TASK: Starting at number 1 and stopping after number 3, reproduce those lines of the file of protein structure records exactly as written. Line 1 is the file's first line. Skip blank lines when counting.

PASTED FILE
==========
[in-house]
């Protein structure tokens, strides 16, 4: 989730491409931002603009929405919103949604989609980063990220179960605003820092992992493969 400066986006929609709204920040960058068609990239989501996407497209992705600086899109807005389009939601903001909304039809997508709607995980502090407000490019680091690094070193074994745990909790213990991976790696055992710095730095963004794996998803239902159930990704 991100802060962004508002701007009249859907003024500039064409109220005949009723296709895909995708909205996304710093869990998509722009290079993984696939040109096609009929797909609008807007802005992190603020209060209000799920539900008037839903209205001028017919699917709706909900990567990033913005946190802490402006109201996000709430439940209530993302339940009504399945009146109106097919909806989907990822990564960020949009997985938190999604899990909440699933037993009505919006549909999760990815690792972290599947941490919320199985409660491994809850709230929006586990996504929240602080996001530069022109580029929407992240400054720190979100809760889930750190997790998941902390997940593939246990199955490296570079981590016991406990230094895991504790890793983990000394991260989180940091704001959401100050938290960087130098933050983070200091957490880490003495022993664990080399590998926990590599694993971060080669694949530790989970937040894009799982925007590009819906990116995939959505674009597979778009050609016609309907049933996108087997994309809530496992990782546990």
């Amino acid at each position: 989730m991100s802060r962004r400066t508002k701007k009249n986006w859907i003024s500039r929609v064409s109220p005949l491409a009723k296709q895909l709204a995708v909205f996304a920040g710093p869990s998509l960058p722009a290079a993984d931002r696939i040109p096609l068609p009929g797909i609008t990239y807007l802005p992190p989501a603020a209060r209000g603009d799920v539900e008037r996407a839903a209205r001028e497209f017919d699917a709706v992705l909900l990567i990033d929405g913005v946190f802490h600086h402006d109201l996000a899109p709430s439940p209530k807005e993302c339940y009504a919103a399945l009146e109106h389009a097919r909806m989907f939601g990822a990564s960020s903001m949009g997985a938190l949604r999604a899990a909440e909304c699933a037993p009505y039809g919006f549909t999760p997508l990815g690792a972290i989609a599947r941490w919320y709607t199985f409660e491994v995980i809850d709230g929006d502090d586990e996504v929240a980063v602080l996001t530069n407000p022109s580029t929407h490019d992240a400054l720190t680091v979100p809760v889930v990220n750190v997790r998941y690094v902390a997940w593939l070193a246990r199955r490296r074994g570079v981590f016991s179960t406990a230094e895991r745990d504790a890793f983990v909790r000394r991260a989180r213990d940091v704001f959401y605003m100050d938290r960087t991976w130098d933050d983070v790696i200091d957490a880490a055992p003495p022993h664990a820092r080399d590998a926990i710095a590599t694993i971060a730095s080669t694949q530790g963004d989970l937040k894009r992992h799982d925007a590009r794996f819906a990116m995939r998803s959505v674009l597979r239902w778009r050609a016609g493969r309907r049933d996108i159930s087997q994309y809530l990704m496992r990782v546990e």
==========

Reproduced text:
[in-house]
């Protein structure tokens, strides 16, 4: 989730491409931002603009929405919103949604989609980063990220179960605003820092992992493969 400066986006929609709204920040960058068609990239989501996407497209992705600086899109807005389009939601903001909304039809997508709607995980502090407000490019680091690094070193074994745990909790213990991976790696055992710095730095963004794996998803239902159930990704 991100802060962004508002701007009249859907003024500039064409109220005949009723296709895909995708909205996304710093869990998509722009290079993984696939040109096609009929797909609008807007802005992190603020209060209000799920539900008037839903209205001028017919699917709706909900990567990033913005946190802490402006109201996000709430439940209530993302339940009504399945009146109106097919909806989907990822990564960020949009997985938190999604899990909440699933037993009505919006549909999760990815690792972290599947941490919320199985409660491994809850709230929006586990996504929240602080996001530069022109580029929407992240400054720190979100809760889930750190997790998941902390997940593939246990199955490296570079981590016991406990230094895991504790890793983990000394991260989180940091704001959401100050938290960087130098933050983070200091957490880490003495022993664990080399590998926990590599694993971060080669694949530790989970937040894009799982925007590009819906990116995939959505674009597979778009050609016609309907049933996108087997994309809530496992990782546990």
């Amino acid at each position: 989730m991100s802060r962004r400066t508002k701007k009249n986006w859907i003024s500039r929609v064409s109220p005949l491409a009723k296709q895909l709204a995708v909205f996304a920040g710093p869990s998509l960058p722009a290079a993984d931002r696939i040109p096609l068609p009929g797909i609008t990239y807007l802005p992190p989501a603020a209060r209000g603009d799920v539900e008037r996407a839903a209205r001028e497209f017919d699917a709706v992705l909900l990567i990033d929405g913005v946190f802490h600086h402006d109201l996000a899109p709430s439940p209530k807005e993302c339940y009504a919103a399945l009146e109106h389009a097919r909806m989907f939601g990822a990564s960020s903001m949009g997985a938190l949604r999604a899990a909440e909304c699933a037993p009505y039809g919006f549909t999760p997508l990815g690792a972290i989609a599947r941490w919320y709607t199985f409660e491994v995980i809850d709230g929006d502090d586990e996504v929240a980063v602080l996001t530069n407000p022109s580029t929407h490019d992240a400054l720190t680091v979100p809760v889930v990220n750190v997790r998941y690094v902390a997940w593939l070193a246990r199955r490296r074994g570079v981590f016991s179960t406990a230094e895991r745990d504790a890793f983990v909790r000394r991260a989180r213990d940091v704001f959401y605003m100050d938290r960087t991976w130098d933050d983070v790696i200091d957490a880490a055992p003495p022993h664990a820092r080399d590998a926990i710095a590599t694993i971060a730095s080669t694949q530790g963004d989970l937040k894009r992992h799982d925007a590009r794996f819906a990116m995939r998803s959505v674009l597979r239902w778009r050609a016609g493969r309907r049933d996108i159930s087997q994309y809530l990704m496992r990782v546990e």